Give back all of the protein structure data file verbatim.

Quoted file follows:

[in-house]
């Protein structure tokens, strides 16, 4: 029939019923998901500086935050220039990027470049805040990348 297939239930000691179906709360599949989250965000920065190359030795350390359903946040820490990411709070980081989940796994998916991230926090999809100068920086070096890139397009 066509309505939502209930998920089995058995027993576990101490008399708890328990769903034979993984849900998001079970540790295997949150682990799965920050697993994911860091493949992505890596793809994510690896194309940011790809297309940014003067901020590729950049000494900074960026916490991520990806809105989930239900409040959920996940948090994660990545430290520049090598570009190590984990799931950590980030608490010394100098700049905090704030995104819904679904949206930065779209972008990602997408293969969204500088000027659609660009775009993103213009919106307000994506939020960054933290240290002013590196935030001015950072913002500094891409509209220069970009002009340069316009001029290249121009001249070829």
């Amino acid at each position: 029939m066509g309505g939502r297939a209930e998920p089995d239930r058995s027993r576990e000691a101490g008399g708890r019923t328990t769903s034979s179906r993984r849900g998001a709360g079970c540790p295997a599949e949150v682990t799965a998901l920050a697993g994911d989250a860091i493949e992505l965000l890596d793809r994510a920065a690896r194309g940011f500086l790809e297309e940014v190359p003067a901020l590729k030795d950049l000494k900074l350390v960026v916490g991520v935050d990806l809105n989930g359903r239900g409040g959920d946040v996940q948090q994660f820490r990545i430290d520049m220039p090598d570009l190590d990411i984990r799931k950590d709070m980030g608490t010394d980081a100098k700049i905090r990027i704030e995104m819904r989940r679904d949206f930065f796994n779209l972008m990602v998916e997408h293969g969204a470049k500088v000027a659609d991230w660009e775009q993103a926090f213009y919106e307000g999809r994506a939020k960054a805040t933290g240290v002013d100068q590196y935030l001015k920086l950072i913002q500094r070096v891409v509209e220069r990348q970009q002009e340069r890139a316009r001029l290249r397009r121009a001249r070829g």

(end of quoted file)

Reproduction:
[in-house]
């Protein structure tokens, strides 16, 4: 029939019923998901500086935050220039990027470049805040990348 297939239930000691179906709360599949989250965000920065190359030795350390359903946040820490990411709070980081989940796994998916991230926090999809100068920086070096890139397009 066509309505939502209930998920089995058995027993576990101490008399708890328990769903034979993984849900998001079970540790295997949150682990799965920050697993994911860091493949992505890596793809994510690896194309940011790809297309940014003067901020590729950049000494900074960026916490991520990806809105989930239900409040959920996940948090994660990545430290520049090598570009190590984990799931950590980030608490010394100098700049905090704030995104819904679904949206930065779209972008990602997408293969969204500088000027659609660009775009993103213009919106307000994506939020960054933290240290002013590196935030001015950072913002500094891409509209220069970009002009340069316009001029290249121009001249070829």
């Amino acid at each position: 029939m066509g309505g939502r297939a209930e998920p089995d239930r058995s027993r576990e000691a101490g008399g708890r019923t328990t769903s034979s179906r993984r849900g998001a709360g079970c540790p295997a599949e949150v682990t799965a998901l920050a697993g994911d989250a860091i493949e992505l965000l890596d793809r994510a920065a690896r194309g940011f500086l790809e297309e940014v190359p003067a901020l590729k030795d950049l000494k900074l350390v960026v916490g991520v935050d990806l809105n989930g359903r239900g409040g959920d946040v996940q948090q994660f820490r990545i430290d520049m220039p090598d570009l190590d990411i984990r799931k950590d709070m980030g608490t010394d980081a100098k700049i905090r990027i704030e995104m819904r989940r679904d949206f930065f796994n779209l972008m990602v998916e997408h293969g969204a470049k500088v000027a659609d991230w660009e775009q993103a926090f213009y919106e307000g999809r994506a939020k960054a805040t933290g240290v002013d100068q590196y935030l001015k920086l950072i913002q500094r070096v891409v509209e220069r990348q970009q002009e340069r890139a316009r001029l290249r397009r121009a001249r070829g």